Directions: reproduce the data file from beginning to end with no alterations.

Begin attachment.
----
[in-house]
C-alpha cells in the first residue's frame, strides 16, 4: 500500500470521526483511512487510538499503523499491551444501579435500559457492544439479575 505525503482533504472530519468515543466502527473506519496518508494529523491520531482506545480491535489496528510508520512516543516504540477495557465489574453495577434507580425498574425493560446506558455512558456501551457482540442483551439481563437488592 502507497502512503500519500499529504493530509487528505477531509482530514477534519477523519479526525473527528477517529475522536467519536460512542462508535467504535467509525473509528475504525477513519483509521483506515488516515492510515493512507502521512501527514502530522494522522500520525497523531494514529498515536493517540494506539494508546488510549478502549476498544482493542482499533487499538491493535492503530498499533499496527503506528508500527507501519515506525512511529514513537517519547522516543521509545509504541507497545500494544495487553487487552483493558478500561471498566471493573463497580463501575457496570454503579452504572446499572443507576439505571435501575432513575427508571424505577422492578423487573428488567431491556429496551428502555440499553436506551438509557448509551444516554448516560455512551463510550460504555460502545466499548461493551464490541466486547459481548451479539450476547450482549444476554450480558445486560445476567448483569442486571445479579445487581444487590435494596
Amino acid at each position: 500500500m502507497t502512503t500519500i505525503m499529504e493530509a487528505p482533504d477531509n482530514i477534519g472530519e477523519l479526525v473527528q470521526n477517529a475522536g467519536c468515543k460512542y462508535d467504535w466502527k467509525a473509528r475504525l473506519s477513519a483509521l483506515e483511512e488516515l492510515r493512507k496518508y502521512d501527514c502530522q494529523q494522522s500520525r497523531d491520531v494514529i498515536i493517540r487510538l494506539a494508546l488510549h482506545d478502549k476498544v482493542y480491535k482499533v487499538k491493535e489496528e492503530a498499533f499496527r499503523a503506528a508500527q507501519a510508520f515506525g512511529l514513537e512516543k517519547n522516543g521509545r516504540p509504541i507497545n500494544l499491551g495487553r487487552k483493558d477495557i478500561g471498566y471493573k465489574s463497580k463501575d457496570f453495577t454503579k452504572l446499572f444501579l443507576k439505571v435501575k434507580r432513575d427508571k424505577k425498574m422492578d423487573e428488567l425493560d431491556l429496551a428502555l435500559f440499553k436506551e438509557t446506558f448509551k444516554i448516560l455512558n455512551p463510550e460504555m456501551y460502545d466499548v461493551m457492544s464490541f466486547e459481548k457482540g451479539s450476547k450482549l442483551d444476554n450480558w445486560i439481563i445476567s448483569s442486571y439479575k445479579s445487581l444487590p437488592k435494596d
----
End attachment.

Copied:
[in-house]
C-alpha cells in the first residue's frame, strides 16, 4: 500500500470521526483511512487510538499503523499491551444501579435500559457492544439479575 505525503482533504472530519468515543466502527473506519496518508494529523491520531482506545480491535489496528510508520512516543516504540477495557465489574453495577434507580425498574425493560446506558455512558456501551457482540442483551439481563437488592 502507497502512503500519500499529504493530509487528505477531509482530514477534519477523519479526525473527528477517529475522536467519536460512542462508535467504535467509525473509528475504525477513519483509521483506515488516515492510515493512507502521512501527514502530522494522522500520525497523531494514529498515536493517540494506539494508546488510549478502549476498544482493542482499533487499538491493535492503530498499533499496527503506528508500527507501519515506525512511529514513537517519547522516543521509545509504541507497545500494544495487553487487552483493558478500561471498566471493573463497580463501575457496570454503579452504572446499572443507576439505571435501575432513575427508571424505577422492578423487573428488567431491556429496551428502555440499553436506551438509557448509551444516554448516560455512551463510550460504555460502545466499548461493551464490541466486547459481548451479539450476547450482549444476554450480558445486560445476567448483569442486571445479579445487581444487590435494596
Amino acid at each position: 500500500m502507497t502512503t500519500i505525503m499529504e493530509a487528505p482533504d477531509n482530514i477534519g472530519e477523519l479526525v473527528q470521526n477517529a475522536g467519536c468515543k460512542y462508535d467504535w466502527k467509525a473509528r475504525l473506519s477513519a483509521l483506515e483511512e488516515l492510515r493512507k496518508y502521512d501527514c502530522q494529523q494522522s500520525r497523531d491520531v494514529i498515536i493517540r487510538l494506539a494508546l488510549h482506545d478502549k476498544v482493542y480491535k482499533v487499538k491493535e489496528e492503530a498499533f499496527r499503523a503506528a508500527q507501519a510508520f515506525g512511529l514513537e512516543k517519547n522516543g521509545r516504540p509504541i507497545n500494544l499491551g495487553r487487552k483493558d477495557i478500561g471498566y471493573k465489574s463497580k463501575d457496570f453495577t454503579k452504572l446499572f444501579l443507576k439505571v435501575k434507580r432513575d427508571k424505577k425498574m422492578d423487573e428488567l425493560d431491556l429496551a428502555l435500559f440499553k436506551e438509557t446506558f448509551k444516554i448516560l455512558n455512551p463510550e460504555m456501551y460502545d466499548v461493551m457492544s464490541f466486547e459481548k457482540g451479539s450476547k450482549l442483551d444476554n450480558w445486560i439481563i445476567s448483569s442486571y439479575k445479579s445487581l444487590p437488592k435494596d